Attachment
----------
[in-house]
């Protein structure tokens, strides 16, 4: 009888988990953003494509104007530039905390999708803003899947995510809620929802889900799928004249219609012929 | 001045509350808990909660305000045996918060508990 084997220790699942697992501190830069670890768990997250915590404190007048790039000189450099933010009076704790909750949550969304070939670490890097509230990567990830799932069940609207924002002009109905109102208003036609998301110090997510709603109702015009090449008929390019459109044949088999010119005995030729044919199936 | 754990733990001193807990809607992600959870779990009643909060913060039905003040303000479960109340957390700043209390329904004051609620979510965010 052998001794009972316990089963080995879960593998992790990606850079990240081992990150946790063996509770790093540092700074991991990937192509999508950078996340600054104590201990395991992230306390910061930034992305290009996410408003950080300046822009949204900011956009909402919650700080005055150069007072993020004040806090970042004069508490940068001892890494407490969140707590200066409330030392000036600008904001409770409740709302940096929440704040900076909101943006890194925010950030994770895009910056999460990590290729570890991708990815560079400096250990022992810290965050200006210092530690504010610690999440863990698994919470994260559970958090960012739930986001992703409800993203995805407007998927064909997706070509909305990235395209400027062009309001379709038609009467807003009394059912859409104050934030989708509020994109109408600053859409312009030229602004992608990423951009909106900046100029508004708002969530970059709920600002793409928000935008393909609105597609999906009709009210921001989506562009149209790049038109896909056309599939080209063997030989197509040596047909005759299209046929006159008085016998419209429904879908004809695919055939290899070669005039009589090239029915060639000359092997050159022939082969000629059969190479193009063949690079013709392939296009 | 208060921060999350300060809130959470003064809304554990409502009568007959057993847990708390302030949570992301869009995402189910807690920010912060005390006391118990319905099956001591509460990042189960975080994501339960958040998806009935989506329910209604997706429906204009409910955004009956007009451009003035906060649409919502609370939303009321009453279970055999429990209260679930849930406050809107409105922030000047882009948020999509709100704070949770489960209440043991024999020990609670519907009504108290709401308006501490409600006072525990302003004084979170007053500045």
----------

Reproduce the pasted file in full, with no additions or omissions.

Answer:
[in-house]
């Protein structure tokens, strides 16, 4: 009888988990953003494509104007530039905390999708803003899947995510809620929802889900799928004249219609012929 | 001045509350808990909660305000045996918060508990 084997220790699942697992501190830069670890768990997250915590404190007048790039000189450099933010009076704790909750949550969304070939670490890097509230990567990830799932069940609207924002002009109905109102208003036609998301110090997510709603109702015009090449008929390019459109044949088999010119005995030729044919199936 | 754990733990001193807990809607992600959870779990009643909060913060039905003040303000479960109340957390700043209390329904004051609620979510965010 052998001794009972316990089963080995879960593998992790990606850079990240081992990150946790063996509770790093540092700074991991990937192509999508950078996340600054104590201990395991992230306390910061930034992305290009996410408003950080300046822009949204900011956009909402919650700080005055150069007072993020004040806090970042004069508490940068001892890494407490969140707590200066409330030392000036600008904001409770409740709302940096929440704040900076909101943006890194925010950030994770895009910056999460990590290729570890991708990815560079400096250990022992810290965050200006210092530690504010610690999440863990698994919470994260559970958090960012739930986001992703409800993203995805407007998927064909997706070509909305990235395209400027062009309001379709038609009467807003009394059912859409104050934030989708509020994109109408600053859409312009030229602004992608990423951009909106900046100029508004708002969530970059709920600002793409928000935008393909609105597609999906009709009210921001989506562009149209790049038109896909056309599939080209063997030989197509040596047909005759299209046929006159008085016998419209429904879908004809695919055939290899070669005039009589090239029915060639000359092997050159022939082969000629059969190479193009063949690079013709392939296009 | 208060921060999350300060809130959470003064809304554990409502009568007959057993847990708390302030949570992301869009995402189910807690920010912060005390006391118990319905099956001591509460990042189960975080994501339960958040998806009935989506329910209604997706429906204009409910955004009956007009451009003035906060649409919502609370939303009321009453279970055999429990209260679930849930406050809107409105922030000047882009948020999509709100704070949770489960209440043991024999020990609670519907009504108290709401308006501490409600006072525990302003004084979170007053500045």